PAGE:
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Spring Journal

Volume 31, Issue 1

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Monday, 12 March 2018 14:04

'Antifragility' And An Evolutionary Perspective On Risk

In the 21st Century, Organizations Make Their Own Luck

This year’s World Economic Forum Global Risks Report found that two of the most prominent risks for U.S. businesses will be inadequate protection against cyberattacks and the potential environmental disasters stemming from climate change. And these are just the predictable risks. What of the “Black Swans?” – large economic, political and business shocks are hard to predict. In the last decade, we have had the credit crunch in 2008, the Deepwater Horizon oil spill in 2010, the Arab Spring and Fukushima in 2011 and Black Monday in 2015. The report also says that we fail to understand and plan for the systemic risks that arise from the increasingly interconnected networks of digital systems and transport, infrastructure and financial networks. The interconnected nature of these networks increases the chances of cascades; shocks trigger other shocks, affecting supply chains, customers, investors and counterparts elsewhere. The impact of one of these shocks today is more widespread and costly than a decade ago. The more interconnected we are, the more vulnerable we are. The irony of networks is that they both attract and disperse risk.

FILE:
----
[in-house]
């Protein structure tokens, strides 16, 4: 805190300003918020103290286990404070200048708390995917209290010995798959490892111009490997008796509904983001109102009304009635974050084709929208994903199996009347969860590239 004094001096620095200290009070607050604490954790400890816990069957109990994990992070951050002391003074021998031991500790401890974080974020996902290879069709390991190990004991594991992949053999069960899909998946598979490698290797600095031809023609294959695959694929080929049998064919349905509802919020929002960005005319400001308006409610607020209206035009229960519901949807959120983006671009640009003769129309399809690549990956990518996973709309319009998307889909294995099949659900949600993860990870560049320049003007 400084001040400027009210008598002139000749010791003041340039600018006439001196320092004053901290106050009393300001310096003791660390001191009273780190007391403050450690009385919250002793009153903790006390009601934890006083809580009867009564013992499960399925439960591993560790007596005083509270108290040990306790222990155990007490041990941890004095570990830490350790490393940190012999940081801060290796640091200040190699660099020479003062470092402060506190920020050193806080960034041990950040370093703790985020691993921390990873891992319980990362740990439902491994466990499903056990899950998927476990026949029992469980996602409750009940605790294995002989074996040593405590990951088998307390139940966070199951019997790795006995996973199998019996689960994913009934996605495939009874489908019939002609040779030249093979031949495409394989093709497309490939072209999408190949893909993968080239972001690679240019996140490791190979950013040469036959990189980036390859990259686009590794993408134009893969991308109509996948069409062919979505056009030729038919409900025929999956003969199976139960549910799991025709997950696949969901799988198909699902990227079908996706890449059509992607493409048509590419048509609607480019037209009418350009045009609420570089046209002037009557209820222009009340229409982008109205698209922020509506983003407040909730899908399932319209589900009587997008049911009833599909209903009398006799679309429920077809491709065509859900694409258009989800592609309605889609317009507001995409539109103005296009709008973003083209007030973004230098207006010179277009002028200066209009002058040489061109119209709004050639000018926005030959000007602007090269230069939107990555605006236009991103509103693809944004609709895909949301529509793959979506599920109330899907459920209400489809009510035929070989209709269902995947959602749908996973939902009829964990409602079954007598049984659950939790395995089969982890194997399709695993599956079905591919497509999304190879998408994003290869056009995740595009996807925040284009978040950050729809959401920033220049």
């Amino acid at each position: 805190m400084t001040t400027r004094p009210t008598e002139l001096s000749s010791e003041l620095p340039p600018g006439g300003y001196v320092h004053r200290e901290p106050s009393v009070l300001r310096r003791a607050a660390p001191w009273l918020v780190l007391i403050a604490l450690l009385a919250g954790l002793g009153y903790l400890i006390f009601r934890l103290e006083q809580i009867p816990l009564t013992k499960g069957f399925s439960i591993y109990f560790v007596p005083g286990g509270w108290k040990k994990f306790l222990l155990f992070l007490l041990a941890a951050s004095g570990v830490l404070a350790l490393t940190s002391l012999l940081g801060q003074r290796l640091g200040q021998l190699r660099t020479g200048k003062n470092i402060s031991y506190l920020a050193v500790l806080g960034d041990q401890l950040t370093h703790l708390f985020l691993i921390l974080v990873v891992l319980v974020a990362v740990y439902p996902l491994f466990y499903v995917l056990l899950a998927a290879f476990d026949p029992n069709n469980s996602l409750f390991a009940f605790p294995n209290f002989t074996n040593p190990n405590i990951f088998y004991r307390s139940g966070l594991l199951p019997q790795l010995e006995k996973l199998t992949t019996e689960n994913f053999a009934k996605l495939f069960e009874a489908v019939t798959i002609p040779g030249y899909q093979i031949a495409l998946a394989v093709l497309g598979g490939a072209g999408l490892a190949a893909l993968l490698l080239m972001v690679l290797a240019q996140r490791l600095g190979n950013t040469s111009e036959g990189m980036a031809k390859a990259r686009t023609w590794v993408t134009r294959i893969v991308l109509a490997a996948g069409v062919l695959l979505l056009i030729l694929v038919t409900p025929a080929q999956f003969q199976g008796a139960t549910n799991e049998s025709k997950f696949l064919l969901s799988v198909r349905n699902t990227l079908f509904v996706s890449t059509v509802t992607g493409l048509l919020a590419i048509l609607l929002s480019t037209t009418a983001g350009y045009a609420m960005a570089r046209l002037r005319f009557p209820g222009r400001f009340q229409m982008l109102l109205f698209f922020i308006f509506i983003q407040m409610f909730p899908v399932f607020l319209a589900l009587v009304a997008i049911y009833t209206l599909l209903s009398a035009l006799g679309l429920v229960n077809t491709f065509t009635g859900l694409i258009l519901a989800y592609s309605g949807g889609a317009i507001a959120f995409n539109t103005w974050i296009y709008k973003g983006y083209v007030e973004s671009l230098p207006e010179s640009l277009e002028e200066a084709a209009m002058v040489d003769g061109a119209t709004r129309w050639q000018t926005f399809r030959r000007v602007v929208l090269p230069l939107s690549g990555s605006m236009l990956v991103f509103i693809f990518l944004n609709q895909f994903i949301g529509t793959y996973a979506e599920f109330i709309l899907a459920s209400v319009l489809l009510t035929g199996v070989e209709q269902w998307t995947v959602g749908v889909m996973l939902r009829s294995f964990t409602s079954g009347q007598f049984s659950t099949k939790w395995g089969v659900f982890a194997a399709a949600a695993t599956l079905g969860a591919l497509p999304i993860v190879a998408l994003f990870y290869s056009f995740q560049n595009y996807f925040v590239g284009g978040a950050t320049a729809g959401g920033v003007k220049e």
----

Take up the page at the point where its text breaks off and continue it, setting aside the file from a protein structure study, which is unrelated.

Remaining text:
Businesses have become remarkably adept at understanding how to mitigate risks that can be relatively easily isolated and managed with standard risk management approaches. But it does not help that we often design fragility into our systems and processes, particularly through efficiency and cost-cutting initiatives. Indeed, in a world of increasing risk and rapid change, organizations are regularly slipping up as they struggle to navigate new environments.